Incomplete regular expression for hostnames¶
ID: py/incomplete-hostname-regexp Kind: problem Severity: warning Precision: high Tags: - correctness - security - external/cwe/cwe-020 Query suites: - python-code-scanning.qls - python-security-extended.qls - python-security-and-quality.qls
Sanitizing untrusted URLs is a common technique for preventing attacks such as request forgeries and malicious redirections. Often, this is done by checking that the host of a URL is in a set of allowed hosts.
If a regular expression implements such a check, it is easy to accidentally make the check too permissive by not escaping the
. meta-characters appropriately. Even if the check is not used in a security-critical context, the incomplete check may still cause undesirable behaviors when it accidentally succeeds.
Escape all meta-characters appropriately when constructing regular expressions for security checks, and pay special attention to the
The following example code checks that a URL redirection will reach the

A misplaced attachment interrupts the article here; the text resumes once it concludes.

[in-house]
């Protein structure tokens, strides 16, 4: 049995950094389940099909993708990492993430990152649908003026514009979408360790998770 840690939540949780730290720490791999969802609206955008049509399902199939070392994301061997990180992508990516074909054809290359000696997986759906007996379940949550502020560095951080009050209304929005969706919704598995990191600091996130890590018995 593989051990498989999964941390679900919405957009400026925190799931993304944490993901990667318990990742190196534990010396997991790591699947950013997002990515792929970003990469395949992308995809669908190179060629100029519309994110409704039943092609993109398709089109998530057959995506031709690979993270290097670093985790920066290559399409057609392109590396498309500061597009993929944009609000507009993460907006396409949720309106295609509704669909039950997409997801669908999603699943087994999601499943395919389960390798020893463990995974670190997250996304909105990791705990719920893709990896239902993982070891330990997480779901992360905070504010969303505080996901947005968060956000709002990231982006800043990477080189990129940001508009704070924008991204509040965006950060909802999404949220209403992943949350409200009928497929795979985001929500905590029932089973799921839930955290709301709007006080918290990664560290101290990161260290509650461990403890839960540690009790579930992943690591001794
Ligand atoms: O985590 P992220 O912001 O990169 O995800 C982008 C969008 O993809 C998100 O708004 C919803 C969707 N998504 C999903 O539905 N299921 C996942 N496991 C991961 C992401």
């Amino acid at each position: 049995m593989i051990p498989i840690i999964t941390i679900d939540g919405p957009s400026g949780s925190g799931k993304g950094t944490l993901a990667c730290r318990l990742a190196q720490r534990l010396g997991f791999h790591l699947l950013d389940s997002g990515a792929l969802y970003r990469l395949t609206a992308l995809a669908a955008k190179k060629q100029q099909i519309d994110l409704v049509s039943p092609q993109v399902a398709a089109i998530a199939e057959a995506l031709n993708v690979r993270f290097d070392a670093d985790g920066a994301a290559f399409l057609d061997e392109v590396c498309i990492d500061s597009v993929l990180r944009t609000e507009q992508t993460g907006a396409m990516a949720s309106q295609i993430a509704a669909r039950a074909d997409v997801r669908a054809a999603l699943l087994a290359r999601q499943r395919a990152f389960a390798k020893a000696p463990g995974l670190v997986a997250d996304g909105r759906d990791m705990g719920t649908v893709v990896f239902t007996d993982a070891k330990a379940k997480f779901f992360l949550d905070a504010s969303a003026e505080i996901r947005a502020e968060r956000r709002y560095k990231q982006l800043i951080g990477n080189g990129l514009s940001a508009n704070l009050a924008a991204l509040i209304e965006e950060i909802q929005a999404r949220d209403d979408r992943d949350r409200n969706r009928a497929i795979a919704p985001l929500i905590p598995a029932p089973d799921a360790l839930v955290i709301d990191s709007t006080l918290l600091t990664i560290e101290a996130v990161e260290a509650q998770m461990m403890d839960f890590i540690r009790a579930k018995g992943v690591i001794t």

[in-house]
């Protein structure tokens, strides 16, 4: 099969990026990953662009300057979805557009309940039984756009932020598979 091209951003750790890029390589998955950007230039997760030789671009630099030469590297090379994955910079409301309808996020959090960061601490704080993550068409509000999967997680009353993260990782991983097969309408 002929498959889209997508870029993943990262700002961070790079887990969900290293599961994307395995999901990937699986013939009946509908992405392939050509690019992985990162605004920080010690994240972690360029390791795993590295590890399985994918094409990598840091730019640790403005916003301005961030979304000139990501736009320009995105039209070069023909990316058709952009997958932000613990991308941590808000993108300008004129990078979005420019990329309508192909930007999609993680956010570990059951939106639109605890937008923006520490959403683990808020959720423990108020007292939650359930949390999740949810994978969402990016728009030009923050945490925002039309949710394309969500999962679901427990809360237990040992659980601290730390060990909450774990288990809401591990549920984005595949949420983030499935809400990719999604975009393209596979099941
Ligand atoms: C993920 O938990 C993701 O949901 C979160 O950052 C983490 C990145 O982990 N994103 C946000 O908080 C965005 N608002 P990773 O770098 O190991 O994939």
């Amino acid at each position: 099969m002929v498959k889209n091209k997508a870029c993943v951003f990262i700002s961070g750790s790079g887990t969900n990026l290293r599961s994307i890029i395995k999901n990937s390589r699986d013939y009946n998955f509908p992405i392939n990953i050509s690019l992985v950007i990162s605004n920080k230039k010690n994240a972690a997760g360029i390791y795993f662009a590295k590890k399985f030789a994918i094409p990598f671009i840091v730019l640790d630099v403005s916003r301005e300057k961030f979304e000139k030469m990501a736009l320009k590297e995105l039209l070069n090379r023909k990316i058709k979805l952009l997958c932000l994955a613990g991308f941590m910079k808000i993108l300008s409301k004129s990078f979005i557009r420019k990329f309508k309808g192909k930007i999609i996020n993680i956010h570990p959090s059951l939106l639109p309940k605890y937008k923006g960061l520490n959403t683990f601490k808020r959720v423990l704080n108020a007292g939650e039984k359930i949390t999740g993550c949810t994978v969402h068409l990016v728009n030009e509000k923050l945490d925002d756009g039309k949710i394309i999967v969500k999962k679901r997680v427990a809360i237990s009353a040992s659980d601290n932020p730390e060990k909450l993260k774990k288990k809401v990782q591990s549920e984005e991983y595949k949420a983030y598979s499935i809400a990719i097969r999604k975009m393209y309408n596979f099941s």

example.com domain, or one of its subdomains.
from flask import Flask, request, redirect import re app = Flask(__name__) UNSAFE_REGEX = re.compile("(www|beta).example.com/") SAFE_REGEX = re.compile(r"(www|beta)\.example\.com/") @app.route('/some/path/bad') def unsafe(request): target = request.args.get('target', '') if UNSAFE_REGEX.match(target): return redirect(target) @app.route('/some/path/good') def safe(request): target = request.args.get('target', '') if SAFE_REGEX.match(target): return redirect(target)
unsafe check is easy to bypass because the unescaped
. allows for any character before
example.com, effectively allowing the redirect to go to an attacker-controlled domain such as
safe check closes this vulnerability by escaping the
. so that URLs of the form
wwwXexample.com are rejected.
Common Weakness Enumeration: CWE-20.